Connaught Place 6th Most Expensive Office Market in Asia Pacific: JLL

Connaught Place in New Delhi has the sixth most expensive rentals for premium offices among 20 major markets in Asia Pacific region, according to data from global real estate consultant JLL.

December 11, 2018

Mumbai ranked 14th with average occupancy costs at $96

Connaught Place in New Delhi has the sixth most expensive rentals for premium offices among 20 major markets in Asia Pacific region, according to data from global real estate consultant JLL. The average occupancy costs – including rent, taxes and service charges – in Connaught Place are at $142, which is higher than Pudong in Shanghai, Shinjuku in Tokyo and even Singapore.

Among other Indian cities, the financial hub of Mumbai is ranked 14th with occupancy costs at $96. The rankings are based on the fourth edition of JLL’s Premium Office Rent Tracker (PORT) for 2018 that calculates data on the achievable rent in the highest quality building in the premier office districts of 61 cities.

In 2017, Delhi and Mumbai were ranked third and 11th respectively.

According to Ramesh Nair, CEO and Country Head, JLL India, “The commercial office segment is a strong growth driver for the real estate market in Delhi-NCR. Since early 90s and especially in the post-liberalization era, Connaught Place has been one of the most preferred and sought after office locations by leading Indian and global corporates. This coupled with limited supply of office space, its centralized location in the heart of Delhi, robust infrastructure and good connectivity makes Connaught Place the perfect destination for companies to have an office address there.”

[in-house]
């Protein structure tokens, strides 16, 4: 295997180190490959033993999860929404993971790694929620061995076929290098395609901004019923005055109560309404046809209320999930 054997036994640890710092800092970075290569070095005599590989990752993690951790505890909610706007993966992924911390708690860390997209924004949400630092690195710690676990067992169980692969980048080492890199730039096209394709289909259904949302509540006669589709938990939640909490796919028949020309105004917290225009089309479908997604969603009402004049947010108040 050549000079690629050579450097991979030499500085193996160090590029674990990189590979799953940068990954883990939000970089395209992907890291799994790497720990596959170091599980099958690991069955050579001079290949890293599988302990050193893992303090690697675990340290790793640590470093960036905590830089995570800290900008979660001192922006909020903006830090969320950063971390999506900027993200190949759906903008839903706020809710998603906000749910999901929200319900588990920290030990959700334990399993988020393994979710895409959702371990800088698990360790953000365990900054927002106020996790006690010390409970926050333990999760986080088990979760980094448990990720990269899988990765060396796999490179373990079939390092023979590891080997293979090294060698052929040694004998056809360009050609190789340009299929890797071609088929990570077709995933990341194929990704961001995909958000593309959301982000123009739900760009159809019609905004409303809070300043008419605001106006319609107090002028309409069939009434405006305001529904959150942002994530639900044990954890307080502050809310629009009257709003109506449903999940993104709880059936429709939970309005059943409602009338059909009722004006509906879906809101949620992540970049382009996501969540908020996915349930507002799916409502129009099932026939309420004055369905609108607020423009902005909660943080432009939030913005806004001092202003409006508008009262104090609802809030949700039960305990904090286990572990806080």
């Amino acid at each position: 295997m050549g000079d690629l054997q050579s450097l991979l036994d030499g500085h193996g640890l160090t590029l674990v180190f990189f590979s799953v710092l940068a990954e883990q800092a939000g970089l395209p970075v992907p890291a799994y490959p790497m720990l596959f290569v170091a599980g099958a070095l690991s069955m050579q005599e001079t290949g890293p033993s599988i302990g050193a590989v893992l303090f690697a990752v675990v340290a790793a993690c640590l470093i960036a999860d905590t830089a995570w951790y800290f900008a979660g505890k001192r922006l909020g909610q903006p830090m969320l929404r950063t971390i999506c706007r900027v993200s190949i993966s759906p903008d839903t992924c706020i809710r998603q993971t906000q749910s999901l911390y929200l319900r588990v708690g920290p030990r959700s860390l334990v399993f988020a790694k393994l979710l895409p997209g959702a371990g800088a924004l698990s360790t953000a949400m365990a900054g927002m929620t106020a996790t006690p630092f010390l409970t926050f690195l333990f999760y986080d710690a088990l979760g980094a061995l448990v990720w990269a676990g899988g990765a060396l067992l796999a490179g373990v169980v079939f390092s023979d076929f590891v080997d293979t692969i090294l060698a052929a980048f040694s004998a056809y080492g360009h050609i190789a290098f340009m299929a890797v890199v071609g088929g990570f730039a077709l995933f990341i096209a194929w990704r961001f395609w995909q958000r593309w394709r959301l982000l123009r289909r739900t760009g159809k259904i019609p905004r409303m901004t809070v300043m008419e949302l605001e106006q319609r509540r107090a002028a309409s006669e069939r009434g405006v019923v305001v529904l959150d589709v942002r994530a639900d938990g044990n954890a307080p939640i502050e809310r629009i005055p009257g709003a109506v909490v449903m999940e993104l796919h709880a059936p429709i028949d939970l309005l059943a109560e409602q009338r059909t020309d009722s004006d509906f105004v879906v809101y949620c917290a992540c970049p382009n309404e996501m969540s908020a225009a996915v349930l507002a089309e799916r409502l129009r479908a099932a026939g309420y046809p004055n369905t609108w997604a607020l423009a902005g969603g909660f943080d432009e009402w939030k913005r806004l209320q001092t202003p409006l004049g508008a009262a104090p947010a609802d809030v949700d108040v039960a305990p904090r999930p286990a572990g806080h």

“Driven by single-digit stable vacancies, steady lease rentals and high absorption, Connaught Place continues to be the premier and leading office market for corporates from across broad spectrum of different businesses. With the Delhi NCR market witnessing 25% on year increase in net absorption at 3.2 mln sq ft during January – September period, we are quite optimistic about the this growth trend continuing in the near-term as well,” said Samantak Das, Head of Research and Chief Economist, JLL India.


With an 18% on year increase in net absorption at 23.4 mln sq ft during January – September 2018, the commercial office sector in India continues to witness strong growth momentum. A combination of factors like strong economic fundamentals, demand for good quality grade A office space, institutional investments in commercial office assets along with the co-working office trend catching up in key markets is driving this double-digit growth, according to JLL Research.

Hong Kong’s Central Tops List

For the fourth successive year, Hong Kong’s Central has the world’s most expensive rent for premium offices at $338. The occupancy costs are 60 per cent higher than New York’s Midtown and nearly 75 per cent more expensive than London’s West End, data from PORT shows.

The high occupancy costs of Hong Kong’s Central are driven by Chinese firms snapping up Grade A office space, although this demand has decreased in the last quarter. This has led some companies to search for more affordable office locations in decentralised locations.